Dias JCP 1987. Control of Chagas disease in Brazil. Parasitol Today 3: 336-341.

Dias JCP, Brener S 1984. Chagas disease and blood transfusion. Mem Inst Oswaldo Cruz 79 (Suppl.): 139-147.

Dias JCP, Schofield CJ 1998. Transfusional transimission control of Chagas disease in the Southern Cone Iniciative. Rev Soc Bras Med Trop 31: 373-383.

Freitas JLP, Amaro Neto V, Sonntag R, Biancalana A, Nussenzweig V, Barreto JG 1952. As primeiras verificações de transmissão acidental da moléstia de Chagas ao homem por transfusão de sangue. Rev Paulista Med 40: 36-40.

Moncayo A 1992. Chagas disease: epidemiology and prospects for interruption of transmission in the Americas.World Health Stat Q 45: 276-279.

Mazza S, Montana A, Benitez C, Janzi EZ 1936. Transmissión del Schizotryponum cruzi al niño por leche de la madre com enfermedad de Chagas. MEPRA 28: 41-46.

Moraes-Souza H 1985. Estudo do Metabolismo e Viabilidade do Sangue Fresco e Preservado Tratado pela Violeta de Genciona, PhD Thesis, São Paulo.

Moraes-Souza H, Bordin JO 1996. Strategies for prevention of transfusion associated Chagas disease. Transf Med Rev 10: 1-11.

Moraes-Souza H, Wanderley DMV, Brener S, Nascimento RD, Antunes CM, Dias JCP 1994. Hemoterapia e doença de Chagas transfusional no Brasil. Bol Of Sanit Panamericana 116: 406-418.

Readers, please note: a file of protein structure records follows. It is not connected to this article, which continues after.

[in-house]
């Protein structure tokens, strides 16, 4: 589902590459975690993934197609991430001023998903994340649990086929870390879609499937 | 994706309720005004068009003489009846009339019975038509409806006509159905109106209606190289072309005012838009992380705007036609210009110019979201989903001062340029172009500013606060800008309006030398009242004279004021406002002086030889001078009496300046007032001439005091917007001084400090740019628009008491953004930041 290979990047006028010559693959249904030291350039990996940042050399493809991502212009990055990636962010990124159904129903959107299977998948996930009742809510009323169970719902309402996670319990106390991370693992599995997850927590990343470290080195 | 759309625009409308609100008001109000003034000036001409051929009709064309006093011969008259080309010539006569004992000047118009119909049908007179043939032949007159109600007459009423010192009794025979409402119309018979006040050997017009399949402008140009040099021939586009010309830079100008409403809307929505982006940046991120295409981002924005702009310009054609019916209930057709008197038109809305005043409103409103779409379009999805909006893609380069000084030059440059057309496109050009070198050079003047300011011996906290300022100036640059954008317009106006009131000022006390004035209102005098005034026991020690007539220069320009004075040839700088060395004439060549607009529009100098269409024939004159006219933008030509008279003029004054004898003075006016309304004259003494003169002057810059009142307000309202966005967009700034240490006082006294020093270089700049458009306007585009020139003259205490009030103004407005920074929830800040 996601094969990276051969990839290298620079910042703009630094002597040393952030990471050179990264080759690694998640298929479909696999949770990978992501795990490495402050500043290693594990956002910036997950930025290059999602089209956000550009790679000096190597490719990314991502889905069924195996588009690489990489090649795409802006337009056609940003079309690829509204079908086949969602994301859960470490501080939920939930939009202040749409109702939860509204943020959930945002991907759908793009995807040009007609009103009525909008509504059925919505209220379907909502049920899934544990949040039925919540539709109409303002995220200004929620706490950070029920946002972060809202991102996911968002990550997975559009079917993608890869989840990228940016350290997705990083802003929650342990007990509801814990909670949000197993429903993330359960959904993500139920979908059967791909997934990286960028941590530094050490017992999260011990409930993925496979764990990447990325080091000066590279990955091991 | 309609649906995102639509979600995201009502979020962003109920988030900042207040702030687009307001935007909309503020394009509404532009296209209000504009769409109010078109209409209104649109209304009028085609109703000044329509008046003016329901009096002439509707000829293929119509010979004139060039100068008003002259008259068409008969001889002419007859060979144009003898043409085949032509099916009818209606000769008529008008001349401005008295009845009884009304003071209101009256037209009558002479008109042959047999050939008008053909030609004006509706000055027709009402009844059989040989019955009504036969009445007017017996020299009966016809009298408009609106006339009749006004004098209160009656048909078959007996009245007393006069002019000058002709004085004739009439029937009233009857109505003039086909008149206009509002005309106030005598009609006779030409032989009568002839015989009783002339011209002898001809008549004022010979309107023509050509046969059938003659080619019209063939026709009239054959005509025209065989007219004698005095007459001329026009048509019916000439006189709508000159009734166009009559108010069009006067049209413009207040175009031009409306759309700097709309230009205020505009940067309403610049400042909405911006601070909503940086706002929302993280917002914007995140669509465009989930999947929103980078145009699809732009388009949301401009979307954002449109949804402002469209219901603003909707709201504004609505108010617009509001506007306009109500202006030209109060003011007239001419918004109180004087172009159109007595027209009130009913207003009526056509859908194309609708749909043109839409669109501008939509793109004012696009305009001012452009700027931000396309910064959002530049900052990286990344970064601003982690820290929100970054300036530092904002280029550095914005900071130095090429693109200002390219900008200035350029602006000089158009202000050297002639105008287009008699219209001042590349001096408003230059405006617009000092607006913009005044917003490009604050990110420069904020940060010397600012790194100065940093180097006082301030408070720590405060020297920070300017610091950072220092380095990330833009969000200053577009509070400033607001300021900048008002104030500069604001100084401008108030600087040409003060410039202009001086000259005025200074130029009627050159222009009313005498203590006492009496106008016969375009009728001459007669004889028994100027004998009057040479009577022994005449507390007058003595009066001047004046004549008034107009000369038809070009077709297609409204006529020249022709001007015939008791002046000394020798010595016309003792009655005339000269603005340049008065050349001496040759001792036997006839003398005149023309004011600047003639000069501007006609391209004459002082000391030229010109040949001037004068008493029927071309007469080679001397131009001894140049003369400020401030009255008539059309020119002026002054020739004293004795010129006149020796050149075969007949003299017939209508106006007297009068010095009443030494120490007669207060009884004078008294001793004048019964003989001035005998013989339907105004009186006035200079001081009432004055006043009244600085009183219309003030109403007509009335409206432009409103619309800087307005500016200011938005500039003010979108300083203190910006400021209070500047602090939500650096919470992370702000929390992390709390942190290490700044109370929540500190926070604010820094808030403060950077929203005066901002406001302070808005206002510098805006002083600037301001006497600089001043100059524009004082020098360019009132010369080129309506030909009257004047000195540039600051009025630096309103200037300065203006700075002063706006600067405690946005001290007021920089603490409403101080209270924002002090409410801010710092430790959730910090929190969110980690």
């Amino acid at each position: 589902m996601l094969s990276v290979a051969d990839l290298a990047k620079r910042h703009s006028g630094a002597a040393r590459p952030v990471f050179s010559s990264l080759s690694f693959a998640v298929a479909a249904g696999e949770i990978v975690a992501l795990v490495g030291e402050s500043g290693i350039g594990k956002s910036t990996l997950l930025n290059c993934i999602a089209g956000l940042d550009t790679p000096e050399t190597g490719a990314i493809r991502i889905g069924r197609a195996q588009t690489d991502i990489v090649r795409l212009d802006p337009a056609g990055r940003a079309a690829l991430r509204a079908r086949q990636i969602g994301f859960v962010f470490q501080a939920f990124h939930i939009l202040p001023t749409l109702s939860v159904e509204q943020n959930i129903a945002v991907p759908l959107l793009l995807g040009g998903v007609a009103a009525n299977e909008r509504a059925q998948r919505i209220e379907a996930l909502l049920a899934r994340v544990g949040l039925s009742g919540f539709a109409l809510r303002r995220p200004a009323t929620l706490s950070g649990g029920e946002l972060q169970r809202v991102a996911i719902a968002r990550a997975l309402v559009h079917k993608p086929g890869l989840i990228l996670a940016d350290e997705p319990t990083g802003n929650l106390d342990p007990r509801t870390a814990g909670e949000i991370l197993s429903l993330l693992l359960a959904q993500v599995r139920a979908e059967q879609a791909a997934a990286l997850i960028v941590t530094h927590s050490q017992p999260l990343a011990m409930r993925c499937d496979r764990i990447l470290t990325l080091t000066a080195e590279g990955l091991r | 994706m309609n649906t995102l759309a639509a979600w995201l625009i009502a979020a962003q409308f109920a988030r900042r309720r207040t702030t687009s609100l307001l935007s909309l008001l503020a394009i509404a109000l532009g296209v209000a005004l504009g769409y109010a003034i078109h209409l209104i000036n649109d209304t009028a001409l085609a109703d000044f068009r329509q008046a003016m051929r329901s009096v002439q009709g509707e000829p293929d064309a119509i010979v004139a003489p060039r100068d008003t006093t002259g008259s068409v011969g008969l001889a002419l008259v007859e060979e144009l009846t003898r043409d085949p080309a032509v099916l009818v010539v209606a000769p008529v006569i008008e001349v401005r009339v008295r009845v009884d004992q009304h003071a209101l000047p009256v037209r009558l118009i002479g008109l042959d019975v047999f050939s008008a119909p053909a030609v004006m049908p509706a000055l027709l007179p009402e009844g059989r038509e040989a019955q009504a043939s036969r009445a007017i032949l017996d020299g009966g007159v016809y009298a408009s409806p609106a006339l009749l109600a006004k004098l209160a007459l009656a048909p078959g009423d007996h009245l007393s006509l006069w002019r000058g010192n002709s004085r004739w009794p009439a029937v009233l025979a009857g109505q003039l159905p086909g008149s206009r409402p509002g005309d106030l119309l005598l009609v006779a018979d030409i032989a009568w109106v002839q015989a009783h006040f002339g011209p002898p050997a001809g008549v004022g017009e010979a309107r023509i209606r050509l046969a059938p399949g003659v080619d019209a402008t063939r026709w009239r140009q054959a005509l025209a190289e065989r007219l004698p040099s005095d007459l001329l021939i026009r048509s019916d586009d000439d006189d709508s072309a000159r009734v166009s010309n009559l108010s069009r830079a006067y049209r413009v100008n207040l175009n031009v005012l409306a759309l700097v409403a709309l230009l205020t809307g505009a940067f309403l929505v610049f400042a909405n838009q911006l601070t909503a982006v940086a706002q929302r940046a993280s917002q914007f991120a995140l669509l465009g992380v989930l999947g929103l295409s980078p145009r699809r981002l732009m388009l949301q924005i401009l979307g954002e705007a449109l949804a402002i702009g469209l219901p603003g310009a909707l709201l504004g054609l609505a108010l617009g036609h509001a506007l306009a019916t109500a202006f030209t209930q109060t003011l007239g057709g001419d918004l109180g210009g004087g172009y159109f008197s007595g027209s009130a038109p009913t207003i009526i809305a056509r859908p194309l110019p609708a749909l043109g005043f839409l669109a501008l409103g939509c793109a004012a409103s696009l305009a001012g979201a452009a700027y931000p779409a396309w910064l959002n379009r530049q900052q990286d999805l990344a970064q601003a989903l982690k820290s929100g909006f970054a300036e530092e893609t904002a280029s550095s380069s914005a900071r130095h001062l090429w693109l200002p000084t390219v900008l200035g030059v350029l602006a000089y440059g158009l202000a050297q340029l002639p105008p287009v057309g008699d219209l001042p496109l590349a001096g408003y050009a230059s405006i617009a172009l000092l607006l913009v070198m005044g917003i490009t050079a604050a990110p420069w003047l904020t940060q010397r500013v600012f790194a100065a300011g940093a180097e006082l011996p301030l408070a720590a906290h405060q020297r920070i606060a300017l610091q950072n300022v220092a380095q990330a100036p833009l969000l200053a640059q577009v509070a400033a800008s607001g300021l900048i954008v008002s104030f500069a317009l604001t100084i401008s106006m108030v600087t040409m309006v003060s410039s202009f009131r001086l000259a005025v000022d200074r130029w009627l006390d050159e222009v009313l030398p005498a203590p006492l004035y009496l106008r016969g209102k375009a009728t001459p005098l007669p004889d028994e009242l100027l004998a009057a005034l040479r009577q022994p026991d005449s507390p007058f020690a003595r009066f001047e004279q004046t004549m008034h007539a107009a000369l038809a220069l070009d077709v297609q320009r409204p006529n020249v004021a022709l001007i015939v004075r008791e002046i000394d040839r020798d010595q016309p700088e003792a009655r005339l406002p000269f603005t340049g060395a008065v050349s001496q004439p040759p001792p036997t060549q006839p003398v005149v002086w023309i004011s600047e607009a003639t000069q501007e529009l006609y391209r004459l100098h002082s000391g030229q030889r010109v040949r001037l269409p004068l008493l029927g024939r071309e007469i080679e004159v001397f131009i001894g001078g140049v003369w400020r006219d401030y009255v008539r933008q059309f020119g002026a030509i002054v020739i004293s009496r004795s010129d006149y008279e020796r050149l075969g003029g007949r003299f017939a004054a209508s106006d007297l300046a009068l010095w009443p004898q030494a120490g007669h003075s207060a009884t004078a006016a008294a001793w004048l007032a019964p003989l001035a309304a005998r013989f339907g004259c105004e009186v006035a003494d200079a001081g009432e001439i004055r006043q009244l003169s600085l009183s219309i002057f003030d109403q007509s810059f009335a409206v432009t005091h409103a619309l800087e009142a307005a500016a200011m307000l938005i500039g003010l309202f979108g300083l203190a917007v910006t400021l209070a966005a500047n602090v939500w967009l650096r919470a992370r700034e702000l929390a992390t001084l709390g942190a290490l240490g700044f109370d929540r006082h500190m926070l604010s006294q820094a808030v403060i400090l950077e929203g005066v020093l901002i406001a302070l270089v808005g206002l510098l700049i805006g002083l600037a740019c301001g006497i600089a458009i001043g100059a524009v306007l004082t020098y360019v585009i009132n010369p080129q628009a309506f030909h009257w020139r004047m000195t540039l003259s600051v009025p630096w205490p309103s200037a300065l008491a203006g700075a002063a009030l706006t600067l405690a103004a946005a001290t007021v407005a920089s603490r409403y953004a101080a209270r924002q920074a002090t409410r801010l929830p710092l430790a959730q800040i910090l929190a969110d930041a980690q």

Nussenzweig V, Sonntag R, Biancalana A, Freitas JLP, Amato Neto V, Kloetzel J 1953. Ação dos corantes tri-fenil-metânicos sobre o Trypanossoma cruzi in vitro: Emprego da violeta de genciana na profilaxia da trasmissão da moléstia de Chagas por transfusão de sangue. Hospital 44: 731-744.

OPS - Organização Panamericana da Saúde 1992. OPS. PNSP/92-18 sobre a Iniciativa do Cone Sul. Washington DC, Mimeo, 12 pp.

Pellegrino J 1949. Transmissão da doença de Chagas por transfusão de sangue: Primeiras comprovações sorológicas em doadores e candidatos e doadores. Rev Bras Med 6: 297-301.

Portaria 07/80/MS 1980. Diretrizes básicas do programa nacional de sangue e hemoderivados - Pró-Sangue.

Portaria 1376/93/MS 1993. Normas técnicas para coleta, processamento e transfusão de sangue, componentes e derivados, 77 pp.

Resolução 130/96/Mercosul 1999. Regulamento técnico de medicina transfusional (Versão revisada), 50 pp.

Schmunis GA 1991. Triponosoma cruzi, the etiologic agent of Chagas disease: status in the blood supply in endemic and non endemic countries. Trasnfusion 31: 547-555.

Schmunis GA, Zicker F, Pinheiro F, Brandling-Bennett 1998. Risk for transfusion transmitted infections diseases in Central and South America. Emer Inf Dis 4: 5-11.

Soto V B 1940. Consideraciones sobre la epidemiologia de la enfermedad de Chagas en Chile y su profilaxia. Bol Med Soc 77: 565-634.

Fax: +55-61-447.1672

Received 9 June 1999

Accepted 9 August 1999